When Rene Aguilera ’83 was an undergraduate at UC Davis, he had the chance to met labor leader and civil rights activist Cesar Chavez who gave Aguilera some friendly advice on being a successful community organizer.
“If you don’t have a flier, you’re not an organizer,” Aguilera recalls Chavez tell him.
Today, Aguilera always has fliers on hand, with information on the 15th Annual Cesar E. Chavez Youth Leadership Conference and Celebration happening on March 28, 2015 at the ARC Pavilion.
It is a conference Aguilera founded in 2001 as a way to give back to his community in Roseville, California and to celebrate the holiday in honor of Chavez. With a rapidly growing Latino student body actively interested in attending college, Aguilera saw an opportunity to bring together community leaders to volunteer time and educate the next generation of leaders about career skills and college readiness. The event is hosted and sponsored by UC Davis helping keep the event free for the more than 1500 attendants, which includes students, alumni, parents and other members of the community.
“Having such a prestigious university sponsoring us really ups the game,” said Aguilera. “I never thought that my alma mater would host the conference, but it’s the perfect fit. People take the time to come to such a beautiful place, and it can change their lives forever. Even if we just help one student to go to college, that’s a success.”
The Youth Leadership Conference will have a series of panel discussions and workshops designed to inspire youth to continue their education, expose youth to successful role models in a wide variety of occupations, raise self-esteem and empower all participants in making positive decisions, and establish a network of role models that can provide support and encouragement. Though initially focusing on Latino students and speakers, the Conference now attracts students of all ethnicities.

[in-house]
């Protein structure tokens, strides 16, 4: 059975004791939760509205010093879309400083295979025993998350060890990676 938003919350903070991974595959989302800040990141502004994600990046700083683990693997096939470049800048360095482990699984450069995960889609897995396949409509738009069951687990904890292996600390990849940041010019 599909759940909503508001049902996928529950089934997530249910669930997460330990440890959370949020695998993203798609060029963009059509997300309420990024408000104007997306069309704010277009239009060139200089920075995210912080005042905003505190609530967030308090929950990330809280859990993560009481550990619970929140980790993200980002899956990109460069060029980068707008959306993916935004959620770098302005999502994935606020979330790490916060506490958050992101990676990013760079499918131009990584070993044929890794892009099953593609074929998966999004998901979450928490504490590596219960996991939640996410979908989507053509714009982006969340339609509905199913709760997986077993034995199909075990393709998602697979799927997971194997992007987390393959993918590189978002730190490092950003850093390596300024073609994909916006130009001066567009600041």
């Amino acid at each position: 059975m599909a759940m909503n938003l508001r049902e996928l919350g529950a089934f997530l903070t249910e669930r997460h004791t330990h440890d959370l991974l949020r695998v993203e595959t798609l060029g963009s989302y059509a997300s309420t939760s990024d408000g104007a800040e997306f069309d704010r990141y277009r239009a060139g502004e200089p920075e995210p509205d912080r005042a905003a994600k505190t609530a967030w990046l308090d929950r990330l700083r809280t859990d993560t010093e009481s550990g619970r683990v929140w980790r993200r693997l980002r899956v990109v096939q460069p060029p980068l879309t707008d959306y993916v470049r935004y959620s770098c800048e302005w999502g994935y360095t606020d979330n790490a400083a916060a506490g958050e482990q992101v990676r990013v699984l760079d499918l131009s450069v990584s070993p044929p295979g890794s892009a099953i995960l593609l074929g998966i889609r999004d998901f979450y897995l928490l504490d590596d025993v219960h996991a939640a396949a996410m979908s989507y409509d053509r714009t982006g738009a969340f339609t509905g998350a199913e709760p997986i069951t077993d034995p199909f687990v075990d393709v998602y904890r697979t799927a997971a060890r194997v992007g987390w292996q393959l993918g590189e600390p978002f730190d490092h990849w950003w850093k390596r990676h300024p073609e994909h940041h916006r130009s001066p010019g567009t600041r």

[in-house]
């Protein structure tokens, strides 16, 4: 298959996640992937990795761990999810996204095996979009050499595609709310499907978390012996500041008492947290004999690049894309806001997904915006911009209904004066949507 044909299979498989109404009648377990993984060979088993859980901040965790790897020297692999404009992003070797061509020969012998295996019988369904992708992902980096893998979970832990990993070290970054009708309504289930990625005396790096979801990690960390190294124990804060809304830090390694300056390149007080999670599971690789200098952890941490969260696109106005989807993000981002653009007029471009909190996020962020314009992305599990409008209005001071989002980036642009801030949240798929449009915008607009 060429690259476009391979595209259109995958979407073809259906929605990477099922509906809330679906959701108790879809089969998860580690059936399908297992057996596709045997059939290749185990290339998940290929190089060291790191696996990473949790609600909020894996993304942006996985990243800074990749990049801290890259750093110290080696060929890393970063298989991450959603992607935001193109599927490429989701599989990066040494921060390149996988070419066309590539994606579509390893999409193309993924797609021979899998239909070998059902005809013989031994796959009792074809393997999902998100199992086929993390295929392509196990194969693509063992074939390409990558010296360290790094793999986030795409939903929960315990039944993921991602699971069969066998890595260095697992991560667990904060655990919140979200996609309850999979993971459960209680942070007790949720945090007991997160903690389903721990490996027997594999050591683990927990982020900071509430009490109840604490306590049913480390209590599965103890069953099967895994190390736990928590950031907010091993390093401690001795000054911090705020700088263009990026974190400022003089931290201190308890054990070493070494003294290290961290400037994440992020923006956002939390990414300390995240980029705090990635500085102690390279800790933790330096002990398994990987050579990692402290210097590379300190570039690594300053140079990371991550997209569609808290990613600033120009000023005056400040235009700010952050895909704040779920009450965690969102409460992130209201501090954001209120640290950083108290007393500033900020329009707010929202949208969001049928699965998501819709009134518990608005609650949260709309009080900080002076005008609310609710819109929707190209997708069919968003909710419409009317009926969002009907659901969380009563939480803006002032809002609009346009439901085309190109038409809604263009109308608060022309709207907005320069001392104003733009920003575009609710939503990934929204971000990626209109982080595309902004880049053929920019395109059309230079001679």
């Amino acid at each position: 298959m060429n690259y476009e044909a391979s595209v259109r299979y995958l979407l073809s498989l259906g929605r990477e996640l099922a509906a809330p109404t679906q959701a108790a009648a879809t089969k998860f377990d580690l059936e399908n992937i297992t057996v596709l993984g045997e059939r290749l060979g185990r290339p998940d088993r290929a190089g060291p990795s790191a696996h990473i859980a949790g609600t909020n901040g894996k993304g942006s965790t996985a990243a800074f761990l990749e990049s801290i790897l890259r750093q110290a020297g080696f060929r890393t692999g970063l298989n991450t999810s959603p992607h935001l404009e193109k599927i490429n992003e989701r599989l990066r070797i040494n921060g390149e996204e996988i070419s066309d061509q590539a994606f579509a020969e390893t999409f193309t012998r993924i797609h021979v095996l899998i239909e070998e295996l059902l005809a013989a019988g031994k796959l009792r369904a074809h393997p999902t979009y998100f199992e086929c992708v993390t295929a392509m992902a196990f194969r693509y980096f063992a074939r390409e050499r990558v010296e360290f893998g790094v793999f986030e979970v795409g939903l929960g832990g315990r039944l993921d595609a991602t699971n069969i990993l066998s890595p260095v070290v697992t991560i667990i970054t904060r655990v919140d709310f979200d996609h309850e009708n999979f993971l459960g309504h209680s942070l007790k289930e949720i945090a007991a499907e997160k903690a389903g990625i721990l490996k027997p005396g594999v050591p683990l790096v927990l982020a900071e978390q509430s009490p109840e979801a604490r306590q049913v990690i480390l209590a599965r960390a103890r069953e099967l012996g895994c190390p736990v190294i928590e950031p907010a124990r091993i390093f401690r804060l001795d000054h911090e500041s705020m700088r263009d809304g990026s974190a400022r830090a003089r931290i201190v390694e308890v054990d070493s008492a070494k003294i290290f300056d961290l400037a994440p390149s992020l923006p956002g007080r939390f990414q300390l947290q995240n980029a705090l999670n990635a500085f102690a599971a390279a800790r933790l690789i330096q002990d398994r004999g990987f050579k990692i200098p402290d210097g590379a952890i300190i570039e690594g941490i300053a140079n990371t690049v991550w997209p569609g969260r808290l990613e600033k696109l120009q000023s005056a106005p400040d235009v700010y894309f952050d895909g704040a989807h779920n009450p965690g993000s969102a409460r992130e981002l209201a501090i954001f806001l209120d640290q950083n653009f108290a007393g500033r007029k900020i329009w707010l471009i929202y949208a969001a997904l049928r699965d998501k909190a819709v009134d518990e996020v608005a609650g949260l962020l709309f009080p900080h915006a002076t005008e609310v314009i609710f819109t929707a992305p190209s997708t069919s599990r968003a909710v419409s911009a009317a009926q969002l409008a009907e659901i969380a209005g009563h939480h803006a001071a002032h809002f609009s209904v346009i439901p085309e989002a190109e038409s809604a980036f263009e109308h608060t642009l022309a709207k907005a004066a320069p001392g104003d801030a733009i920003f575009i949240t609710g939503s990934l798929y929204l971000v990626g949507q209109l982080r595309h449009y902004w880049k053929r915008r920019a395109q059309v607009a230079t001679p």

Much of Aguilera’s inspiration for organizing the community to bring higher education to traditionally underrepresented minorities comes from his own experiences of communal cohesion and support in Roseville. He and his four older siblings are the first generation of his family born in the United States and all attended college—four of them at UC Davis. Aguilera, who had positive role models through his parents and siblings, says the Youth Leadership Conference is his way of providing those kinds of examples to academically ambitious students.
“We have a very different population today than we used to have,” Aguilera said. “The old guard is retiring, but they come back to be role models for a day. There are a lot of new opportunities for the youth stepping in, and those are California’s future leaders.”